How to Do This Exercise
- Hold a towel above your head.
- Stand straight with your feet at shoulder width apart and slightly angled at around 45 degrees.
- Slow squat down, keeping your chest and arms up and your core engaged.
- When you get to your lowest point, engage your core and push yourself back up to standing keeping the towel above your head at all times.
Pistol Squat / Single Leg Squat with a TRX*
- Set up your TRX so that the handles are at about chest height.
- Hold onto the straps and take a step back away from the tether point.
- Stand with your feet hip width apart, such in your stomach to engage your core and keep your shoulders back.
- Lift your right leg off the ground, maintain balance and the above posture.
- Slowly start bending your left knee, pushing your butt back as if you are about to sit in a chair.
- Get as low as you can, then slowly engage the muscles and start standing up straight again.
- That is 1 rep, do at least 8 per side.
*If you don’t have a TRX you can balance yourself using a sturdy chair or railing that is chest height
This is a great exercise that activates the abductors and hip-stabilizing muscles.
How to do this Exercise
- Step out to your right side, keeping both feet pointing ahead of you.
- Lower your body until your right thigh is parallel to the ground, keeping your left leg straight.
- Step back to the centre and repeat on the other side.
How to do this exercise:
- Begin in a standing position with a dumbbell, weight, bar, broomstick etc. in your hands in front of you.
- Ensure that your back is straight for the entire exercise, suck in your stomach to engage your core, and stand with your feet hip width apart.
- Now bend forward at the hips, slowly pushing your butt back towards the opposite wall. Your knees should only partially bend which should generate tension in your hamstrings.
- When your hips cannot go any further backwards, pause, and then slowly return to standing by extending the hips.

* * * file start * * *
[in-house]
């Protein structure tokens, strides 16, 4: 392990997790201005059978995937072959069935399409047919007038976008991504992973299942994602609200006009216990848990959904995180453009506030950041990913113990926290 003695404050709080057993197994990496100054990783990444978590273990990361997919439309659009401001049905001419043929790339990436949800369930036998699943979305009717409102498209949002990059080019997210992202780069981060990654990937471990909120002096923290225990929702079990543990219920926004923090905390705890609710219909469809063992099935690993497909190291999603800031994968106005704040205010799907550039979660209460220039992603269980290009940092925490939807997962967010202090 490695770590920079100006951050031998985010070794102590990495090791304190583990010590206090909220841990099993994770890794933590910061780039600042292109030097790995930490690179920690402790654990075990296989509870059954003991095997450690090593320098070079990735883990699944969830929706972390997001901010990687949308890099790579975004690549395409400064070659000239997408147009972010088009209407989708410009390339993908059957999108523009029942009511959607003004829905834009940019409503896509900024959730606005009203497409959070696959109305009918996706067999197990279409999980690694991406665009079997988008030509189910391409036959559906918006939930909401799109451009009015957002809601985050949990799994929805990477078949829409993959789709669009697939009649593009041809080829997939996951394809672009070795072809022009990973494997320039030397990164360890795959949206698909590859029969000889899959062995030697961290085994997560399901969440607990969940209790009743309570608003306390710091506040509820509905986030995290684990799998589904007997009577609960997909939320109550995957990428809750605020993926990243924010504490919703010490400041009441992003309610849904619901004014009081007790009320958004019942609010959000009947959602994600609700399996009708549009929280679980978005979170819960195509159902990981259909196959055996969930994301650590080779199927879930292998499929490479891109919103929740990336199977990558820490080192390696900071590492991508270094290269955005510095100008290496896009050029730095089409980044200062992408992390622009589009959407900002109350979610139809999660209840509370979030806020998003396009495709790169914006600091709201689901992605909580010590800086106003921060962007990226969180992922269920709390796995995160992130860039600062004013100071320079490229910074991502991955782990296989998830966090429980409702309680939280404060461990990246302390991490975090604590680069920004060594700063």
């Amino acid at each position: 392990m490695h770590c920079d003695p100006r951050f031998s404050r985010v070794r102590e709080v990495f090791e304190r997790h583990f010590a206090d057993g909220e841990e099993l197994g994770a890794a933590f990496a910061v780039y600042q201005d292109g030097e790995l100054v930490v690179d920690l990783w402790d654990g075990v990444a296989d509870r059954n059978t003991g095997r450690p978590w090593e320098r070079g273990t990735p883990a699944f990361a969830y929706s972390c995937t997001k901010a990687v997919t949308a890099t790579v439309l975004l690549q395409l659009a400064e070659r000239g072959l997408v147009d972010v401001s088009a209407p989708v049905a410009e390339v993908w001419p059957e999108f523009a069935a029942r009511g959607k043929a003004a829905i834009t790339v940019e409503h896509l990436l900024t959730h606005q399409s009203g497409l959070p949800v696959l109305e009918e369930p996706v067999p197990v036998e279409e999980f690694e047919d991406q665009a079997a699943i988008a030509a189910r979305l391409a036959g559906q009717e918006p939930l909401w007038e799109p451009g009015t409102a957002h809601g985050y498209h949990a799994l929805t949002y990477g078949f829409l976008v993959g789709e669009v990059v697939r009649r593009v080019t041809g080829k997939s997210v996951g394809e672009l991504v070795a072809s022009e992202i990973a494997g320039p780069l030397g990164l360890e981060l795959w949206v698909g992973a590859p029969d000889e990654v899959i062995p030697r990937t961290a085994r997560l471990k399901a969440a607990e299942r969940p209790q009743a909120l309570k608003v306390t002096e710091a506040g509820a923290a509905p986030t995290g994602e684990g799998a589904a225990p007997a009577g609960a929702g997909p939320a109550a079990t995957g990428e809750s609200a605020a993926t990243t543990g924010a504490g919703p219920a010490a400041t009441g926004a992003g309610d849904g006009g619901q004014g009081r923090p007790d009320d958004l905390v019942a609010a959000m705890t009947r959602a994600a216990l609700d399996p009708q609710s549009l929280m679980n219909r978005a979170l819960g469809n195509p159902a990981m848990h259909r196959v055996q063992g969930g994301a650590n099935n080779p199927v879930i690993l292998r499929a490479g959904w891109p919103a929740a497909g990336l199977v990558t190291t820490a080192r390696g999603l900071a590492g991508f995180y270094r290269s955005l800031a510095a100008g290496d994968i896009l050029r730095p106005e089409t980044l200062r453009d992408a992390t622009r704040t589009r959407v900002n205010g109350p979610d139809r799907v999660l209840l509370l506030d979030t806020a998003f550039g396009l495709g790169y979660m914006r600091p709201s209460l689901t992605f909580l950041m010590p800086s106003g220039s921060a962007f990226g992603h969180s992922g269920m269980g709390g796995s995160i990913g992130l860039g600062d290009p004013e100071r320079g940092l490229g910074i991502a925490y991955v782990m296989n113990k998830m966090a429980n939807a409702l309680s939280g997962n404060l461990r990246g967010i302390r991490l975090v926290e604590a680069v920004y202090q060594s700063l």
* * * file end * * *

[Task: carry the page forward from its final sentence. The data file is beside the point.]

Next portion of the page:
When starting out, use a bar or broomstick to ensure that you maintain a neutral spine throughout the motion. Keep it in contact with your head, back, and tailbone throughout the movement.
After you’ve practiced the movement correctly until it feels natural, and you can tell when you are cheating, then you are finally ready to add weight. In time, you can work toward single-leg deadlifts.
If you add these moves into your program, you’ll notice your strength and balance improve a lot faster as well as reducing your risk of injury!
Are you in training for an event?
Ben is the owner and co-founder of Flow Athletic, an incredibly successful yoga and fitness studio based in Paddington. It is now known worldwide and they have a lot of internationals coming in to try out their classes. He was also named one of the 2017 ‘Men of Influence’ by Men’s Style magazine.
Ben also came up with the innovative Flow After Dark silent yoga disco concept in 2016. He has also created the Nightclub Spin, Sofa 2 Surf and 30 Days Clean concepts which are always huge hits and generate a lot of interest within the media.
Prior to getting into the fitness industry, Ben was a professional NRL player for the Cronulla Sharks and a number of other teams. After finishing his stint with the NRL, he went on to own three very successful personal training studios and during that time he also turned to Ultra Endurance running.
In the space of 5 years, he ran 35 marathons and 5 ultra marathons all over the world. Due to his interest in running, he then went on to train up 101 non- runners to run and complete their first marathon! A challenge he said he probably won’t take on again, however as a result Sofa2Surf was born.